“Planets In Your Hand” – in lockdown but still active in outreach
This guest post is from the “Planets in Your Hand” project, which received funding from Europlanet 2020 RI through the Europlanet Outreach Funding Scheme 2017.
The “Planets In Your Hand” (PIYH) team at the University of Athens in Greece stays continuously in touch with the public through its social networks. On an almost daily basis, the most interesting science news and discoveries related to the field of Planetary Science and exploration are posted, while the team interacts with the readers via their comments and questions. The team has also remained active during the entire lockdown period, by participating in online outreach events and conferences.
The “Planets In Your Hand” team participated in the EPSC 2020 Conference by presenting a poster entitled: “Planets In Your Hand: The social impact of a tactile experience” on September 21st, 2020. In the context of “EPSC 2020 goes live for schools” and in order to continue the science communication with the general public despite the difficulties, the scientific coordinator of the PIYH program, Dr. Kosmas Gazeas, gave a live talk in collaboration with the Lecturers Without Borders (LeWiBo). This talk, reaching schools all over the world, was entitled: “A walk on the Moon”. An abundance of classrooms attended the activity with many students participating actively and asking questions, resulting in an overall rating of 9.6/10 among the talks from all viewers and participants.
During World Space Week 2020 (WSW 2020), “Planets In Your Hand” team celebrated the contribution of science and space exploration to humanity. Following all safety procedures and taking under consideration the special circumstances and national restrictions, the team celebrated this year in an alternative way. Every day and throughout the week, an image of the planets and the moons of our Solar System was posted on social media and disseminated throughout the public. Every image was accompanied by a caption and a text with interesting information about the depicted planetary object and its history of exploration. These astronomical images were taken by the “Planets In Your Hand” team members during WSW 2020 from the University of Athens Observatory (UOAO). The audience showed their enthusiasm by posting their comments online.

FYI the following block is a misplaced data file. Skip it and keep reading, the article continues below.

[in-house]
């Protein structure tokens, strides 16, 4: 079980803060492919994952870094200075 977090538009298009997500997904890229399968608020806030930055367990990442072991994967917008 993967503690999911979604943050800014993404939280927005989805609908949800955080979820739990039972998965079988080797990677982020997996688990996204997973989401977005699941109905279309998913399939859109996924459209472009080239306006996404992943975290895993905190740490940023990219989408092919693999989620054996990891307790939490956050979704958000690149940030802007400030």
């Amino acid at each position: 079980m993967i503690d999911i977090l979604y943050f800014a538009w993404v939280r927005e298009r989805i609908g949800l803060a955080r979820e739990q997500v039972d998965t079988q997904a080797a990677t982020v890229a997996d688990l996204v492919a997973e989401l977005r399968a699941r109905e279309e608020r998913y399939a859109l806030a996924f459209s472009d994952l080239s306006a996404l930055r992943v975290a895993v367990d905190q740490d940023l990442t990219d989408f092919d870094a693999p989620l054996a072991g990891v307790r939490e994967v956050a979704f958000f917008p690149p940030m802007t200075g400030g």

Enhancing the “Planets In Your Hand” outreach impact, during the last day of WSW2020 festivities, an online public talk was given by Dr. Kosmas Gazeas, in collaboration with the Amateur Astronomical Association of Sparta “Dioskouroi”. The title of the talk was: “Comets: The visitors of our Solar System” and it was broadcast live from the Astronomical Union’s YouTube channel:
If you would like to find out more about “Planets in your Hand” and the group’s activities, follow them on Facebook
An exoplanet project as a vehicle for public outreach!
In the second of our Early Career Inspiring Outreach Stories, EPEC Outreach Co-chair Anastasia Kokori explains how the public can become ExoWorld Spies and contribute to missions exploring worlds orbiting other stars.